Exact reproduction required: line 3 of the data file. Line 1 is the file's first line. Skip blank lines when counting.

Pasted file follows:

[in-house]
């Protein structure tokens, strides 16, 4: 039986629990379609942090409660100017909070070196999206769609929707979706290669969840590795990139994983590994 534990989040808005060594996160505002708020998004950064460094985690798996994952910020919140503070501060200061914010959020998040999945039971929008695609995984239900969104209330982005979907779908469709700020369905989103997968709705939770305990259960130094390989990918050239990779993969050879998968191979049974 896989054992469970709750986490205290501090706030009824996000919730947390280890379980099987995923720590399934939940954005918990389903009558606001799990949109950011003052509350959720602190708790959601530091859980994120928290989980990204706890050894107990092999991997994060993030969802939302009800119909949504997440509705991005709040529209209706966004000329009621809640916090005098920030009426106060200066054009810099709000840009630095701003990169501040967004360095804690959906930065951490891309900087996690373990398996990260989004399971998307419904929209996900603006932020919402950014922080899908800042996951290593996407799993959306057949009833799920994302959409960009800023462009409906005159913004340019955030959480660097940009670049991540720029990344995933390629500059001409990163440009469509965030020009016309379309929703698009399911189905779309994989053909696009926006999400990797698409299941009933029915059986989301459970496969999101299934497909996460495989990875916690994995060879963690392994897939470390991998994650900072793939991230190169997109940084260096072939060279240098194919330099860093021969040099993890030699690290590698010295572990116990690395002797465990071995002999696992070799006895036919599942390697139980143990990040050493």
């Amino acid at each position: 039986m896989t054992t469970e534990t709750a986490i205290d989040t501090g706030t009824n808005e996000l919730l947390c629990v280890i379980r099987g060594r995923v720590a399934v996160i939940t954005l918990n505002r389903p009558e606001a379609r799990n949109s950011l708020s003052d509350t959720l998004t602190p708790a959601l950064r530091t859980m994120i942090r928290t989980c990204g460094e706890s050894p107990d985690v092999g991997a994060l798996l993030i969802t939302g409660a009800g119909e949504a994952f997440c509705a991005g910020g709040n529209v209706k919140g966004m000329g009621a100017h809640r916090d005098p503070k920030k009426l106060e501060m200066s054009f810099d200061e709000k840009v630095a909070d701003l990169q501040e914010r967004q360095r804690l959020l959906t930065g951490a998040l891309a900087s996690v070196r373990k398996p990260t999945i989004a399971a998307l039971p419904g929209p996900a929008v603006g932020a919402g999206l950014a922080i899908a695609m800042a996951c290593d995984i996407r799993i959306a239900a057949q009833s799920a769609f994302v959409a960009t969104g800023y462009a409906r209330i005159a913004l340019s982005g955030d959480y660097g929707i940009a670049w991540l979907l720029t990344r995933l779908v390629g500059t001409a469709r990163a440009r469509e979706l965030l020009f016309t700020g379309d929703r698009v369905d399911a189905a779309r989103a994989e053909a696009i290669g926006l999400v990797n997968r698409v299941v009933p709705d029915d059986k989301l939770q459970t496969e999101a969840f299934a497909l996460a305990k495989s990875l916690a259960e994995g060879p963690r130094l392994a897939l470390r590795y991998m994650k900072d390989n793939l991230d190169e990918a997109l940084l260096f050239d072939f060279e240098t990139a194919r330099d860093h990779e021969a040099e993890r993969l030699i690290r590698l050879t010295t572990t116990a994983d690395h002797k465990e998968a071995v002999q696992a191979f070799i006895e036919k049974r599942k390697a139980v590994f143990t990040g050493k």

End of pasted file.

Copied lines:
């Amino acid at each position: 039986m896989t054992t469970e534990t709750a986490i205290d989040t501090g706030t009824n808005e996000l919730l947390c629990v280890i379980r099987g060594r995923v720590a399934v996160i939940t954005l918990n505002r389903p009558e606001a379609r799990n949109s950011l708020s003052d509350t959720l998004t602190p708790a959601l950064r530091t859980m994120i942090r928290t989980c990204g460094e706890s050894p107990d985690v092999g991997a994060l798996l993030i969802t939302g409660a009800g119909e949504a994952f997440c509705a991005g910020g709040n529209v209706k919140g966004m000329g009621a100017h809640r916090d005098p503070k920030k009426l106060e501060m200066s054009f810099d200061e709000k840009v630095a909070d701003l990169q501040e914010r967004q360095r804690l959020l959906t930065g951490a998040l891309a900087s996690v070196r373990k398996p990260t999945i989004a399971a998307l039971p419904g929209p996900a929008v603006g932020a919402g999206l950014a922080i899908a695609m800042a996951c290593d995984i996407r799993i959306a239900a057949q009833s799920a769609f994302v959409a960009t969104g800023y462009a409906r209330i005159a913004l340019s982005g955030d959480y660097g929707i940009a670049w991540l979907l720029t990344r995933l779908v390629g500059t001409a469709r990163a440009r469509e979706l965030l020009f016309t700020g379309d929703r698009v369905d399911a189905a779309r989103a994989e053909a696009i290669g926006l999400v990797n997968r698409v299941v009933p709705d029915d059986k989301l939770q459970t496969e999101a969840f299934a497909l996460a305990k495989s990875l916690a259960e994995g060879p963690r130094l392994a897939l470390r590795y991998m994650k900072d390989n793939l991230d190169e990918a997109l940084l260096f050239d072939f060279e240098t990139a194919r330099d860093h990779e021969a040099e993890r993969l030699i690290r590698l050879t010295t572990t116990a994983d690395h002797k465990e998968a071995v002999q696992a191979f070799i006895e036919k049974r599942k390697a139980v590994f143990t990040g050493k």